Healthy Seminarians-Healthy Church Initiative

Healthy Seminarians + Healthy Churches = A Healthier World!

aka Healthy Seminarians-Healthy Church   |   Murrysville, PA   |  https://www.healthyseminarians-healthychurch.org

Mission

We equip seminarians, clergy, and church leaders to explore practical ways of living into greater health and wholeness through education, research, and advocacy.

Ruling year info

2014

Co-founder/Executive Director

Rev. Dr. Karen H. Webster

Co-founder

Rev. Travis A Webster

Main address

Healthy Seminarians-Healthy Church 4600 Old William Penn Hwy.

Murrysville, PA 15668 USA

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EIN

46-4073343

NTEE code info

Christian (X20)

IRS filing requirement

This organization is required to file an IRS Form 990-N.

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Communication

Programs and results

What we aim to solve

SOURCE: Self-reported by organization

HSHC recognizes that seminarians and clergy struggle disproportionately with mental, emotional, and physical health issues. We are committed to breaking this cycle of unhealth. Through our efforts to educate and bring awareness of how to change this reality, we can help church leaders become agents of positive transformation in their communities.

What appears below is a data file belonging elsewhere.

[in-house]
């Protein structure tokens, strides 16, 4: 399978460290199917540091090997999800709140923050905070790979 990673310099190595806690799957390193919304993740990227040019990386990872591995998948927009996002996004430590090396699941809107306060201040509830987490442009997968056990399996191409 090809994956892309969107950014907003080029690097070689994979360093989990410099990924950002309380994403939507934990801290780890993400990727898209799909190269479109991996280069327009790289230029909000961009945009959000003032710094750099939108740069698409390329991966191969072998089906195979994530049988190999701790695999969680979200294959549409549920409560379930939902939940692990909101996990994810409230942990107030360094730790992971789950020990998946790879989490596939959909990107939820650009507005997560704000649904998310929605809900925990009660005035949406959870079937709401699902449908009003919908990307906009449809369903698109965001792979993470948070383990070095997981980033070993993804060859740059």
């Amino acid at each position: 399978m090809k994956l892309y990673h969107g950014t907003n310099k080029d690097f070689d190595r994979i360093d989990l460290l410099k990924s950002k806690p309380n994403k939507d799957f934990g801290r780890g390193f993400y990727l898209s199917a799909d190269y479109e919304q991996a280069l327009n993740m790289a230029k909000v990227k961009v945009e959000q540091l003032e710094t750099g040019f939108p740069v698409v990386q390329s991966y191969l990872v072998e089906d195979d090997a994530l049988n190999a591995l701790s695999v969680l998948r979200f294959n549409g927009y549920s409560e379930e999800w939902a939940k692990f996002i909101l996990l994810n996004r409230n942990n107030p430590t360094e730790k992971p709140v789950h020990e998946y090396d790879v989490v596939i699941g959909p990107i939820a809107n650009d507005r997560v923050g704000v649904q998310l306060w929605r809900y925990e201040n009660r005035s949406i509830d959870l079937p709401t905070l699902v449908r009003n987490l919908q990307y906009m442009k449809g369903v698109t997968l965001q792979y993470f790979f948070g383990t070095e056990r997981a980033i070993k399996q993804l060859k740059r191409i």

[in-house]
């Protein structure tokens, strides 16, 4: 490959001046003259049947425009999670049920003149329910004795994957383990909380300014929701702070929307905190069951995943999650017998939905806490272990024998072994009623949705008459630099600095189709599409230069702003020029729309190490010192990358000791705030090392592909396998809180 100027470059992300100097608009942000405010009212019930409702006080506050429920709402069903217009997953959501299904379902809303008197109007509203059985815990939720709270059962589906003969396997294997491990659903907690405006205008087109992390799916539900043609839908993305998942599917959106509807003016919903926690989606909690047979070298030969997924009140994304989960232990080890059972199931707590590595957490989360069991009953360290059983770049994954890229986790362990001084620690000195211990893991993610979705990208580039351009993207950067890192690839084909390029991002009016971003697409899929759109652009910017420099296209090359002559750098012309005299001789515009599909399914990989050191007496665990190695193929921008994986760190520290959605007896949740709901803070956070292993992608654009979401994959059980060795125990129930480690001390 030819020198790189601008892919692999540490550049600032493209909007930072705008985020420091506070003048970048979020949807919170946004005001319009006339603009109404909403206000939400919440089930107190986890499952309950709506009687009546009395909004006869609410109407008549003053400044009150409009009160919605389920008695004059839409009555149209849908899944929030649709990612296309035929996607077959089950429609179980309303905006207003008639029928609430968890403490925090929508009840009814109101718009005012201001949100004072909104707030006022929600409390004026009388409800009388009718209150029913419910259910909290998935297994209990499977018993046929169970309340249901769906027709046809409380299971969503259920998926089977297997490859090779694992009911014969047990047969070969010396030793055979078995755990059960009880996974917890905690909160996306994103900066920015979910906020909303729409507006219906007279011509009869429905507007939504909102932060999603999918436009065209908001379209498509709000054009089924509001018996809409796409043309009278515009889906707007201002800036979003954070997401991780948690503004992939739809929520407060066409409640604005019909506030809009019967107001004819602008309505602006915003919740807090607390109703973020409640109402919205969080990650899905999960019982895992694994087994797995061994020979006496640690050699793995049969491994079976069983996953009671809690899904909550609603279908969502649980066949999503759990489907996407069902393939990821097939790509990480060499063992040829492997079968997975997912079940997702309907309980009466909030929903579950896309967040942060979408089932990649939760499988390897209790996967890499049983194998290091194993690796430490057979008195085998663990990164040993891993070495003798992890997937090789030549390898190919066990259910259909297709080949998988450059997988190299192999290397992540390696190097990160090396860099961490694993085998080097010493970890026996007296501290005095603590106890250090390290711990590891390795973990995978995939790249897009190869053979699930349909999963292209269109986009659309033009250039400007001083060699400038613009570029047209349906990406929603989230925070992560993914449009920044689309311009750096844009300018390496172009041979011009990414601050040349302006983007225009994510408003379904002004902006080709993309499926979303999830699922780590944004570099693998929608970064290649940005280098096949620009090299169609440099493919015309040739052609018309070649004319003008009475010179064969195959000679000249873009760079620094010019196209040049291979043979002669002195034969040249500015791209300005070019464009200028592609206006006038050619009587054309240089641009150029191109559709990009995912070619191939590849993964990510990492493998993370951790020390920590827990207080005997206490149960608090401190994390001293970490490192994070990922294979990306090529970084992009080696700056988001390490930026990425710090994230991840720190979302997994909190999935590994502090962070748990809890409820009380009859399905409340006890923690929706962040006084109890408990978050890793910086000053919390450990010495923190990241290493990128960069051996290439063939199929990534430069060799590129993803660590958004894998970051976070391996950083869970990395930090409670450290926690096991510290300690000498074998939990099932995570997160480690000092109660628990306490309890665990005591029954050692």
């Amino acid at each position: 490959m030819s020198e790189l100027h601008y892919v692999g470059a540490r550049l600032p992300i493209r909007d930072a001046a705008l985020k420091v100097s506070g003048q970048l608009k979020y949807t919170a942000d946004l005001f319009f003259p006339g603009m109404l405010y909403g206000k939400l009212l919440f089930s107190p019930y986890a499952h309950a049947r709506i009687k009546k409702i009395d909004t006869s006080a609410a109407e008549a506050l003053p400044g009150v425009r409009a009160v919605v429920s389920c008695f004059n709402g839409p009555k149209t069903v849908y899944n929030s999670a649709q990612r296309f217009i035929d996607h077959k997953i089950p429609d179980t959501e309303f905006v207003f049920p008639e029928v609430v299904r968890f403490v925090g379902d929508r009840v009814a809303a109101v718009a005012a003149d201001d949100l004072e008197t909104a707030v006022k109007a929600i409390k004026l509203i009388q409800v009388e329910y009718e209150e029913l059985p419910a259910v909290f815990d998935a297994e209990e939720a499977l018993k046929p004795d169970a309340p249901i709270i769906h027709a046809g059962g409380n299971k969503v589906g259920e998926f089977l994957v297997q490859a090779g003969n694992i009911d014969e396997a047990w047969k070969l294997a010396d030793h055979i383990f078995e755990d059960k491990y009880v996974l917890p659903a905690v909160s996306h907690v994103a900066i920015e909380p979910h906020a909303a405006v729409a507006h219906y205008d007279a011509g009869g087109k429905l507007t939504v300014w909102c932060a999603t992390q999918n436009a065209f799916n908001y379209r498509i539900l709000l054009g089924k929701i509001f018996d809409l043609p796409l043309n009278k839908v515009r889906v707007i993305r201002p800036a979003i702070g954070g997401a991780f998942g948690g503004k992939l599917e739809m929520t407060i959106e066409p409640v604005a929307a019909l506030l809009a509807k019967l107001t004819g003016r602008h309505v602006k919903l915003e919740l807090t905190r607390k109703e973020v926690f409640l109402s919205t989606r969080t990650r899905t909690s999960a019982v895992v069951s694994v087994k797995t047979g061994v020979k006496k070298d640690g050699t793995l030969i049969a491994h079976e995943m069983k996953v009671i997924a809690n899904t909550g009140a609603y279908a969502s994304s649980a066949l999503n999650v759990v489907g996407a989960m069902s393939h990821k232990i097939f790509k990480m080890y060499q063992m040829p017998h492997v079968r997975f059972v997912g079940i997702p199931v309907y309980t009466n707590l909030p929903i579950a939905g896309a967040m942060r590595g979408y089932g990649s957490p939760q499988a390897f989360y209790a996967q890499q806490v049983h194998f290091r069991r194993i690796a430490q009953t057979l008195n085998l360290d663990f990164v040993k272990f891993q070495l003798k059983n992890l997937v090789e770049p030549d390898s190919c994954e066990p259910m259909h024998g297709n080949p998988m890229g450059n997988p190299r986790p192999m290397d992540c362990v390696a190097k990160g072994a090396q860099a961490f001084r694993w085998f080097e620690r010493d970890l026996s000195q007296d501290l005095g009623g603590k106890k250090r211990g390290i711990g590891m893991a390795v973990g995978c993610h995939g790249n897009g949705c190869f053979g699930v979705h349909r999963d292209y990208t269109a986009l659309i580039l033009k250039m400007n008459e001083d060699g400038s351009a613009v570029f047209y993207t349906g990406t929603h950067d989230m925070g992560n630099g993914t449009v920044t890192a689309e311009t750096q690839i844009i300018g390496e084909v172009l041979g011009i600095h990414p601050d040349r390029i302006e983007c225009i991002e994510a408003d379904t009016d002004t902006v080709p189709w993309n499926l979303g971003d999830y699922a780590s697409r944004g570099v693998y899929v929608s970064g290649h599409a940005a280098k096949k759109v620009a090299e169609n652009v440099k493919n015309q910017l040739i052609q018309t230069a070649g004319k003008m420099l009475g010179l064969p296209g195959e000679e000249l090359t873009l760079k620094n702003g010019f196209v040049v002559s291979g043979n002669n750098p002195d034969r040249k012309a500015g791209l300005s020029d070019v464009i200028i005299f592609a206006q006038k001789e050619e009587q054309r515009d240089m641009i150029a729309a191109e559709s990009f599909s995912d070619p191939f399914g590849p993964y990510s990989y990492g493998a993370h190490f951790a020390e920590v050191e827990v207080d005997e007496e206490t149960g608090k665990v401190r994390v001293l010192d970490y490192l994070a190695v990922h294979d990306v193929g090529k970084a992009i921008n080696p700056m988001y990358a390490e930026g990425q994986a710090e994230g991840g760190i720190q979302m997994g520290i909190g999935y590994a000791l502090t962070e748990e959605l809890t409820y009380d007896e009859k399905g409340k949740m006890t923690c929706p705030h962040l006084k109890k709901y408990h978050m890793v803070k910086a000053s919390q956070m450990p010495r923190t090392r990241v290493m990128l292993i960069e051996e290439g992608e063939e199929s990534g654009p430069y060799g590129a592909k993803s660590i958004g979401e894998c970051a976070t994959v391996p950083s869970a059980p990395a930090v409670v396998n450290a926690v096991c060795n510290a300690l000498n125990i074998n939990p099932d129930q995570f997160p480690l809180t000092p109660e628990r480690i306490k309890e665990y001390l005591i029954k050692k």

Our programs

SOURCE: Self-reported by organization

What are the organization's current programs, how do they measure success, and who do the programs serve?

Online Small Groups

HSHC offers an online small group opportunity specifically designed for seminarians and seminarians’ partners/spouses. As Christians who take seriously our being created in the image of God, we are called to move into wholeness within ourselves, with our neighbors, and with God’s creation. Our small group program provides participants with some practical tools and resources for improving their own health as well as the health of the world around them!

Population(s) Served
Students
Christians

Karen and Travis have spoken extensively at churches, conferences, and in academic settings on a variety of topics, including the connection between spirituality and our food choices, creating more hospitable communities of faith, environmental stewardship, practices of self-care, motivation for movement, and wholeness.

Population(s) Served
Christians